Start Of The Year Rally? (Stocks, Bonds, And Gold)

There are many seasonals in the financial markets. Today, we are looking at the performance for stocks, bonds, and gold when a new year starts. Is there a start of the year rally?

Related reading:

Start of the year rally – trading rules

In this article, we make the following trading rules:

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We look at the following instruments: the cash index for S&P 500, bonds (TLT), and the gold price (from 1980).

Start of year rally in stocks?

Let’s start by looking at the performance of stocks. If we exit after 1-30 days we get the following table:

start of the year rally
start of the year rally

The first column shows the results in each row.

For example, row 3 shows S&P 500 has returned 0.48% if you sell on the third trading day of the year.

The equity curve when we exit after three trading days looks like this (1960 until today):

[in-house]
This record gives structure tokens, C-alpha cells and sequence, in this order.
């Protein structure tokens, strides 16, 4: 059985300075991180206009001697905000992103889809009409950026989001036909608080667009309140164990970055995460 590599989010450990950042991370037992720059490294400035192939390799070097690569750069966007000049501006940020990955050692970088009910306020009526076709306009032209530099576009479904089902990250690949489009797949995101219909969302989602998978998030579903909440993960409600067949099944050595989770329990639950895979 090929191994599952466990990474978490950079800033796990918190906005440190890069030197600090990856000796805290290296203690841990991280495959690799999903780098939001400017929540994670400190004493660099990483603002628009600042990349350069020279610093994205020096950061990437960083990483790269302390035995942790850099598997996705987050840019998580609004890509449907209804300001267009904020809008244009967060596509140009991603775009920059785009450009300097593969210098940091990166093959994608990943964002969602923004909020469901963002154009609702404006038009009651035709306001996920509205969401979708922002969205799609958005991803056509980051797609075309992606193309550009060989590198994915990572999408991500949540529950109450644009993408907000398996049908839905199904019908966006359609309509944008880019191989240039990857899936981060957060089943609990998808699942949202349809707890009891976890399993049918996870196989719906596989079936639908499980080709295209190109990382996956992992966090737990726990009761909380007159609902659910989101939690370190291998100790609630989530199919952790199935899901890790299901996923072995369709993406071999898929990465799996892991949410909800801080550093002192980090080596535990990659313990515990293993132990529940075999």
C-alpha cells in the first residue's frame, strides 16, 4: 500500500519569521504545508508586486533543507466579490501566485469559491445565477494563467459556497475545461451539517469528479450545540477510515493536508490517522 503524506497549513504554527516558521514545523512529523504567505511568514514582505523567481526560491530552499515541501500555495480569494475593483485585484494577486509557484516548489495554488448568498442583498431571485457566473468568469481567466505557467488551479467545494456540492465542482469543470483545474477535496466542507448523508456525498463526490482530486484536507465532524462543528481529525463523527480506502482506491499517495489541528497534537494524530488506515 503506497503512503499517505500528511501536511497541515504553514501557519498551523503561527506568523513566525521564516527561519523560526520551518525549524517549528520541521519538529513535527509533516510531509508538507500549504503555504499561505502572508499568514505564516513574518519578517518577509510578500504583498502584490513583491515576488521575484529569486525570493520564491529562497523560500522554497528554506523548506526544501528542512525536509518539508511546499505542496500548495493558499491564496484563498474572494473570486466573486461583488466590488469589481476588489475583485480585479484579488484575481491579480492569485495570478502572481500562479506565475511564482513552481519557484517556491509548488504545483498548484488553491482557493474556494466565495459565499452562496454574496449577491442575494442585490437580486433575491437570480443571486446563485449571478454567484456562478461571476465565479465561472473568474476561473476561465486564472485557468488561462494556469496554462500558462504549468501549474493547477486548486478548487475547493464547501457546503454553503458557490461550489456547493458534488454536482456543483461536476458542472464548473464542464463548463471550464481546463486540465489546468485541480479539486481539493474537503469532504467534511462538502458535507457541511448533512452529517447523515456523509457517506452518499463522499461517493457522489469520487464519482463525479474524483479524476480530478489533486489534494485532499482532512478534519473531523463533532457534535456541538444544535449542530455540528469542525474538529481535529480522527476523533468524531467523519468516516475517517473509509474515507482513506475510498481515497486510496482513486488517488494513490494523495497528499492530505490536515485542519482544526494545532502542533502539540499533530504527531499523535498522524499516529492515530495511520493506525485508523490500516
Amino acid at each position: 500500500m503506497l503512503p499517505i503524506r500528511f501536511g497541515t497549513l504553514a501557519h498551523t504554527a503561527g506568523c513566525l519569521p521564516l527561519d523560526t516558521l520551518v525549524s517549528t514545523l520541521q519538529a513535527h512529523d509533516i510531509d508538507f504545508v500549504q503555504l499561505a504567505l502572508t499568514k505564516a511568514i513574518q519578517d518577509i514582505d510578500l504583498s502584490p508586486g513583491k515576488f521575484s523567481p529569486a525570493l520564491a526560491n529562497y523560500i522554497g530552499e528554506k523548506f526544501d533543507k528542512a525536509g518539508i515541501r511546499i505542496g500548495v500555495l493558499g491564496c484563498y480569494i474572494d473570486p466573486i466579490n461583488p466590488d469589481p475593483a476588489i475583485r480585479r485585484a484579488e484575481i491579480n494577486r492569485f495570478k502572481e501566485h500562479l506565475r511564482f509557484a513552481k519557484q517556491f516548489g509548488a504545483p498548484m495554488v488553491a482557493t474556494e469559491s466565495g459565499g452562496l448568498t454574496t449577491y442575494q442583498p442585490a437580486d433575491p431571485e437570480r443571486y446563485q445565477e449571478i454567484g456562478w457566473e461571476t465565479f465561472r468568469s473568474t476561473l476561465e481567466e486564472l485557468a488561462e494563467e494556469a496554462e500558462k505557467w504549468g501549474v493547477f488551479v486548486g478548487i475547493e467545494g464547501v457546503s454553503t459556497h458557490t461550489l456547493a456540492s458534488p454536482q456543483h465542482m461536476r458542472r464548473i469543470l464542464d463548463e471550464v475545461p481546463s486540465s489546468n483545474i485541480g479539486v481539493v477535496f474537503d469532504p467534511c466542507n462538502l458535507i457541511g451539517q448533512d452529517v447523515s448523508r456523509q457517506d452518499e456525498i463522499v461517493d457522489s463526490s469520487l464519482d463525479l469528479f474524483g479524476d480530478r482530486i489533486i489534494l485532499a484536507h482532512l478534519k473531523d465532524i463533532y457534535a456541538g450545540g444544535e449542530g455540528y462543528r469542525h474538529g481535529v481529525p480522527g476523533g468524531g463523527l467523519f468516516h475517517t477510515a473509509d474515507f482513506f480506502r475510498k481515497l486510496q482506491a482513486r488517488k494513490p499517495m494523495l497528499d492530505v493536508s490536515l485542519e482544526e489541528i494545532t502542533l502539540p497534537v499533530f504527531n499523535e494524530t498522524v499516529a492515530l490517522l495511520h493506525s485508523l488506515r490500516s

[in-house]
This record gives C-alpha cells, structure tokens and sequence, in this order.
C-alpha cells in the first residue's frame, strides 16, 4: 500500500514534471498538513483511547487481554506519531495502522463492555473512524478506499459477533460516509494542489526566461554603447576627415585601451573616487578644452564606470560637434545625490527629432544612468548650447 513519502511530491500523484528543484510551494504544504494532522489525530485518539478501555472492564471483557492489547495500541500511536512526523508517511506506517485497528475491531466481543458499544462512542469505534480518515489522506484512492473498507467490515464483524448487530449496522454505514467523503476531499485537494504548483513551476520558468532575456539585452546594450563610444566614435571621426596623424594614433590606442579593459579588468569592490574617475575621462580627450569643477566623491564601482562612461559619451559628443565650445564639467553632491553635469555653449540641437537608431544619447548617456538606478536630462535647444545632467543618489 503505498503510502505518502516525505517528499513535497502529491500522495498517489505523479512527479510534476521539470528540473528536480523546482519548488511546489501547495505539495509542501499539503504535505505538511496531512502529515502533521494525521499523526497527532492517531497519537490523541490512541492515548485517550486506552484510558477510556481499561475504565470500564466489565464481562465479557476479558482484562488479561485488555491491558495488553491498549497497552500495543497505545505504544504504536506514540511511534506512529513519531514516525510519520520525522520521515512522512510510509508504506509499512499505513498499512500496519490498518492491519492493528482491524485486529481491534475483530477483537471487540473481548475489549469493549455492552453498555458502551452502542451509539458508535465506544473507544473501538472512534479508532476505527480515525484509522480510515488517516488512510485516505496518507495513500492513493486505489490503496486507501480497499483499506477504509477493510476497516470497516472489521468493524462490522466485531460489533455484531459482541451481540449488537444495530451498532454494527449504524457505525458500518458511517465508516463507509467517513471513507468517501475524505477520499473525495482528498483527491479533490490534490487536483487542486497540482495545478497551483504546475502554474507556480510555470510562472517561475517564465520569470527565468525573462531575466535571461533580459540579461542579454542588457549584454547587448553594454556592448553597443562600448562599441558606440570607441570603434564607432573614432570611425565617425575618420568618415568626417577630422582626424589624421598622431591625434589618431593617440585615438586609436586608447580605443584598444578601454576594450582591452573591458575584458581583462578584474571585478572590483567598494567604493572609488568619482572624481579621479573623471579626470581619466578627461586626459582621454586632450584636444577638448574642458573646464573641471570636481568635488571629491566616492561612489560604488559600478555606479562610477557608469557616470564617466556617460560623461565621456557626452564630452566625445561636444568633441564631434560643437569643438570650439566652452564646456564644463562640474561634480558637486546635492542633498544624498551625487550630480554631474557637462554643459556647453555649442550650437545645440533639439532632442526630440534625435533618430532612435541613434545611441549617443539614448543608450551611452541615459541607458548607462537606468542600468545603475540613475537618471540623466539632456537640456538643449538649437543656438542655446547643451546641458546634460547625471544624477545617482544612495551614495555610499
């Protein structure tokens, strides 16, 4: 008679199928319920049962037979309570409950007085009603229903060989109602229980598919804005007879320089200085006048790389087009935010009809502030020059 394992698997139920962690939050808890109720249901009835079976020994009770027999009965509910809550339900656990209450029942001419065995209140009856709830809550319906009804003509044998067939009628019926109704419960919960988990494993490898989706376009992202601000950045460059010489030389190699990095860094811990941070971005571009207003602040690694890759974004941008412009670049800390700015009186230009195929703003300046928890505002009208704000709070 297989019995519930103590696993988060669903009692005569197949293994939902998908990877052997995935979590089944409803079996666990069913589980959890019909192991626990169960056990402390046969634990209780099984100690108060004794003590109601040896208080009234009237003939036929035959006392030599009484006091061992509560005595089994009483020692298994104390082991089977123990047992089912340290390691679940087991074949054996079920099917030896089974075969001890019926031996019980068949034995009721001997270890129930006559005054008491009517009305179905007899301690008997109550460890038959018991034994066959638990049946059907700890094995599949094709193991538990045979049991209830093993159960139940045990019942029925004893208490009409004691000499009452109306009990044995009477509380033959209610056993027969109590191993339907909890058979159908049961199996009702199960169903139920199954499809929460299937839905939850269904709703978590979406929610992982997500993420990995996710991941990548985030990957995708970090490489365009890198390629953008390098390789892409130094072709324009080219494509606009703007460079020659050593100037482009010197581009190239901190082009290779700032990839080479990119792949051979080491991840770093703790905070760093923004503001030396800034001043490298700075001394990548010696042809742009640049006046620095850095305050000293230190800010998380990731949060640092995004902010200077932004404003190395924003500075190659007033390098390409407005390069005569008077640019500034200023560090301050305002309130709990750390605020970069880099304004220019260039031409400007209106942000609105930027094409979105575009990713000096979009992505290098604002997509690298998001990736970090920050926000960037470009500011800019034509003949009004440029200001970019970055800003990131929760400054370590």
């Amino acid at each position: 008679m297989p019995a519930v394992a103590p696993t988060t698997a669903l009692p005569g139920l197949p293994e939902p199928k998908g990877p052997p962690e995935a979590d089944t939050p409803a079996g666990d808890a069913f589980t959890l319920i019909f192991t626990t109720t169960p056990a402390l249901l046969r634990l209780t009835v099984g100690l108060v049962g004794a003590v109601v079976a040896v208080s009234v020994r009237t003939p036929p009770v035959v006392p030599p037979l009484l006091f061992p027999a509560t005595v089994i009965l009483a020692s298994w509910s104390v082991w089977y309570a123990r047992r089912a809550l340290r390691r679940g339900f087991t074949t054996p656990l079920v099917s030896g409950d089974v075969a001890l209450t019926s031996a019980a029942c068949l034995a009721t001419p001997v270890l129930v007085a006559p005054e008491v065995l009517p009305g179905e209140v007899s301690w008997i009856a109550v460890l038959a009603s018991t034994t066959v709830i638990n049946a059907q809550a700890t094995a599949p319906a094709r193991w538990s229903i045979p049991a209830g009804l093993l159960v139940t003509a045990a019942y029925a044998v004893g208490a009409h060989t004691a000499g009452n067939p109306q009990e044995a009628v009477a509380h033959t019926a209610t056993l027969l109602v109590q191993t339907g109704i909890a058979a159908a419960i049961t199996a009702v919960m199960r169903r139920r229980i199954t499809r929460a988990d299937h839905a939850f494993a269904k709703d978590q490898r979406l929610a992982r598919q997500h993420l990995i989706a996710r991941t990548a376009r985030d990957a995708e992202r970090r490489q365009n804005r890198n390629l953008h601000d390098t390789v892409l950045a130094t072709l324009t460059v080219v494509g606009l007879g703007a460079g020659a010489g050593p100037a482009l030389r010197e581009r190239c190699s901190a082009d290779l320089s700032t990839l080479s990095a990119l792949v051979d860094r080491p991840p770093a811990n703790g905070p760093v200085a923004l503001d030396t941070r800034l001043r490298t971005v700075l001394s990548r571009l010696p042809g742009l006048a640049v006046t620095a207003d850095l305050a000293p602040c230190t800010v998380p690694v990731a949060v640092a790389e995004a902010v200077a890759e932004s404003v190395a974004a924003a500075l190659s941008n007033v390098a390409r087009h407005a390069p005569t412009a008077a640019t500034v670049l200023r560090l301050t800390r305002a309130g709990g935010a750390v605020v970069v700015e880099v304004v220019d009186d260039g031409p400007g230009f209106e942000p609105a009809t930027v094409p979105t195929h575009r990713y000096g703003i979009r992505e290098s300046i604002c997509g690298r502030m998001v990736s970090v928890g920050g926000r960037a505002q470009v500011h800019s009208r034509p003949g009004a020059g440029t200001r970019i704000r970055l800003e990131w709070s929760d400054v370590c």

start of the year rally for stocks
start of the year rally for stocks

Start of the year rally – the gold price

Let’s look at the gold price. The end of December is a good period for the gold price, but does the rally continue into the new year?

The table below shows the returns from the end of the year until N-days later:

gold start of the year
gold start of the year

From 1980 until today, we clearly see that gold has performed well in all of January and well into February.

If we own gold for 30 trading days, we get the following equity curve:

start of the year rally for gold
start of the year rally for gold

However, during the 1980s, when the gold price went down, the performance was weak.

Start of the year rally – bonds

Let’s look at perhaps the most important asset – bonds and the interest rate. Bonds are important because it determines the price of money – the interest rate.

start-of-the-year

As a proxy we use the the yield of the 10-year treasury bonds.

The table below shows the performance of the interest rate (not the price of the bond) from 1970 until today:

Column 2 shows how the rates have performed. A positive number shows that the returns have been rising, and thus the price of the bonds have gone down (because they have an inverse relationship).

If we exit after 30 days we get the following equity curve:

start of the year rally for bonds
start of the year rally for bonds

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